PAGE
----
Choosing Self-Employment: 5 Questions to Ask


A mobile lifestyle is not always friendly to a military spouse’s career, leaving many military spouses wondering if self-employment may be the right fit.

Janet Farley, a career counselor and the spouse of a retired soldier, says in spite of the challenges, military spouses have more career options now than ever before.

“Opportunities are there, even if some of the same old challenges exist. There are more inroads through those challenges today. If you are a military spouse and you want to have a career, you can. It’s up to you. Granted, some professions work better with a mobile lifestyle than others. Choices have to be made.”

Military culture is becoming more hospitable toward spouse careers, she says.

“Today, we see a genuine support for the career development of our professionally-minded spouses. An evolving global and mobile workforce on the civilian side of life has also helped our spouses along the way. The moon, the stars and the planets are finally getting aligned in our favor.”

Janet advises spouses looking for career direction to look first at what they have been doing and then at where they want to go.

“We talk about the common denominators between the two and start to formulate a way ahead for reaching that goal … We identify the weak areas and work on them while noting the strong ones so we can push them out there front and center,” she says.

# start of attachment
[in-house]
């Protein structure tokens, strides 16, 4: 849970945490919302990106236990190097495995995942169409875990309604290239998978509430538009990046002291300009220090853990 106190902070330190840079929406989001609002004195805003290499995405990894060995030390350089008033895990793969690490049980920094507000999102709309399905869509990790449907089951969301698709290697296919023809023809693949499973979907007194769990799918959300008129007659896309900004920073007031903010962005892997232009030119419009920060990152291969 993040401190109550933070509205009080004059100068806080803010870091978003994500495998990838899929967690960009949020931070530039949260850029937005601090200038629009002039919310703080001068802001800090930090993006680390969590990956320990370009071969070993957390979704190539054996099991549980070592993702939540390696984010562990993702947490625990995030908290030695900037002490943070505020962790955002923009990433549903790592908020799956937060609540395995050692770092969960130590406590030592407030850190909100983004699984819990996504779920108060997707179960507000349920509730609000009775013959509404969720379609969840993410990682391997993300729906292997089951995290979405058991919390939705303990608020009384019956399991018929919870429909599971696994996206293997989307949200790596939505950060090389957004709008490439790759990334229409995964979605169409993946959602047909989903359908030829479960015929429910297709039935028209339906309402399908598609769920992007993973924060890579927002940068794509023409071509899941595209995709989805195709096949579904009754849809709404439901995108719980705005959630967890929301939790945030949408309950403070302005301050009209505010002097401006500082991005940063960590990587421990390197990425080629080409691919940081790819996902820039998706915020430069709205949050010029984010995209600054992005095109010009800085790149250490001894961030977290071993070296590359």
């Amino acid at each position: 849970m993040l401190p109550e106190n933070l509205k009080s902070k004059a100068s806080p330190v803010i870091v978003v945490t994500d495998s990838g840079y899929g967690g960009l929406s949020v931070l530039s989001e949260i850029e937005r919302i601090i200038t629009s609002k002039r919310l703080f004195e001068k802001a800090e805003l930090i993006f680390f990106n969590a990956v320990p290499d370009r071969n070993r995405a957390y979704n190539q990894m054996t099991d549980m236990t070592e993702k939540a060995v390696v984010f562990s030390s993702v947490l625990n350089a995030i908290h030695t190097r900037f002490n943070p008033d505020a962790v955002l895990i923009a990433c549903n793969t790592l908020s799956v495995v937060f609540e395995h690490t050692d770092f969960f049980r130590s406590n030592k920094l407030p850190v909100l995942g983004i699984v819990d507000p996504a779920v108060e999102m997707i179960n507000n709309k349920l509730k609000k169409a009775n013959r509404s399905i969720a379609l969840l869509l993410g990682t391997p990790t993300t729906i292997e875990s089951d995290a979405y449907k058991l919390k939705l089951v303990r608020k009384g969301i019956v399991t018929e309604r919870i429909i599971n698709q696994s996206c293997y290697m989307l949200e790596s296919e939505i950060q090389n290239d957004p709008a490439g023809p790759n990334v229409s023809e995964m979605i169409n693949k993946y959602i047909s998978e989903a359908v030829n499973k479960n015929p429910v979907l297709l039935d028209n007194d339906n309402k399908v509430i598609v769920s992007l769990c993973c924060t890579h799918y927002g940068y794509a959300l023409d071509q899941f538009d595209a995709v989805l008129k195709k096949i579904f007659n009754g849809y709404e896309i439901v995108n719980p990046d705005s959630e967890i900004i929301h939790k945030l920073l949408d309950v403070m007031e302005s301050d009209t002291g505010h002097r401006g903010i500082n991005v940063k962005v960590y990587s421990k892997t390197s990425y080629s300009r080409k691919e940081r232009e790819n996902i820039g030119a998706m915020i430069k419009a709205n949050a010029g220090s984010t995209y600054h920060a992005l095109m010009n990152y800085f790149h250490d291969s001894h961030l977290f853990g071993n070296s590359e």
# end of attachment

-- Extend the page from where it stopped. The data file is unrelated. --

Janet’s own career path has led her to self-employment. The way she came to that decision helps her advise others who are considering it.

“I knew that freelancing and consulting would allow me the flexible time I need to be present in the moment for my family,” she says, “a top priority for me.

Self-employment is not for everyone, though. Janet says spouses who are interested in working for themselves should explore these questions:

  • Is your family on board? Communicate your goals and desires first to those closest to you.
  • Are you well informed about the business of running a business? If not, get that way. The Small Business Administration is a great place to learn more.
  • Can you afford it? Janet advises starting a self-employed career first on the side while working a fulltime or part-time job. Learn with a safety net.
  • Why do you want to do it? Clue in to your own mission statement or calling, as well as your compelling talents. 
  • Does your idea depend on a local customer base, or will it move with you when you do?
  • How are you going to do it? Desire alone is not enough. You need a plan. Be aware of available resources and know how to tap into them.

“The decision to go into business for yourself isn’t always an easy one to make,” Janet says. “It can be a real challenge on a number of levels. You become the boss, and you have to have the desire, the discipline, and the know-how to make it work.”

Janet Farley is the author of Mission Transition: Managing Your Career and Your Retirement, and a coauthor of Stories Around the Table: Laughter, Wisdom and Strength in Military Life. She has also written several more books about careers and transitions for both military members and spouses.



Please enter your comment!
Please enter your name here